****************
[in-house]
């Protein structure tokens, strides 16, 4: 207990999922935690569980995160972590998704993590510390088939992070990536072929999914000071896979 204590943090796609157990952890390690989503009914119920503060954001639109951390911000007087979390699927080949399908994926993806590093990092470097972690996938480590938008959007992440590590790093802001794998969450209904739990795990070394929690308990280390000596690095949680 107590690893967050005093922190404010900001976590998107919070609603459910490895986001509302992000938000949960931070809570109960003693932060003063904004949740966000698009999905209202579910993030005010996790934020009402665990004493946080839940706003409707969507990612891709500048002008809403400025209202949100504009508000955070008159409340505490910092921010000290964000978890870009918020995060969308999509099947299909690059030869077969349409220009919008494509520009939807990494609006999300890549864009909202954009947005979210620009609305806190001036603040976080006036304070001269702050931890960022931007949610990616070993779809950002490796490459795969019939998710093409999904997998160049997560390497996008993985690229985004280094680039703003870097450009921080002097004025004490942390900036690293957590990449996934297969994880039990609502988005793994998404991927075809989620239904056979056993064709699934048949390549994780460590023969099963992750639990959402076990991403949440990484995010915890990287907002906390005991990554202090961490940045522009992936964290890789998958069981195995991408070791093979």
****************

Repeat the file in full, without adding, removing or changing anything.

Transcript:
[in-house]
């Protein structure tokens, strides 16, 4: 207990999922935690569980995160972590998704993590510390088939992070990536072929999914000071896979 204590943090796609157990952890390690989503009914119920503060954001639109951390911000007087979390699927080949399908994926993806590093990092470097972690996938480590938008959007992440590590790093802001794998969450209904739990795990070394929690308990280390000596690095949680 107590690893967050005093922190404010900001976590998107919070609603459910490895986001509302992000938000949960931070809570109960003693932060003063904004949740966000698009999905209202579910993030005010996790934020009402665990004493946080839940706003409707969507990612891709500048002008809403400025209202949100504009508000955070008159409340505490910092921010000290964000978890870009918020995060969308999509099947299909690059030869077969349409220009919008494509520009939807990494609006999300890549864009909202954009947005979210620009609305806190001036603040976080006036304070001269702050931890960022931007949610990616070993779809950002490796490459795969019939998710093409999904997998160049997560390497996008993985690229985004280094680039703003870097450009921080002097004025004490942390900036690293957590990449996934297969994880039990609502988005793994998404991927075809989620239904056979056993064709699934048949390549994780460590023969099963992750639990959402076990991403949440990484995010915890990287907002906390005991990554202090961490940045522009992936964290890789998958069981195995991408070791093979």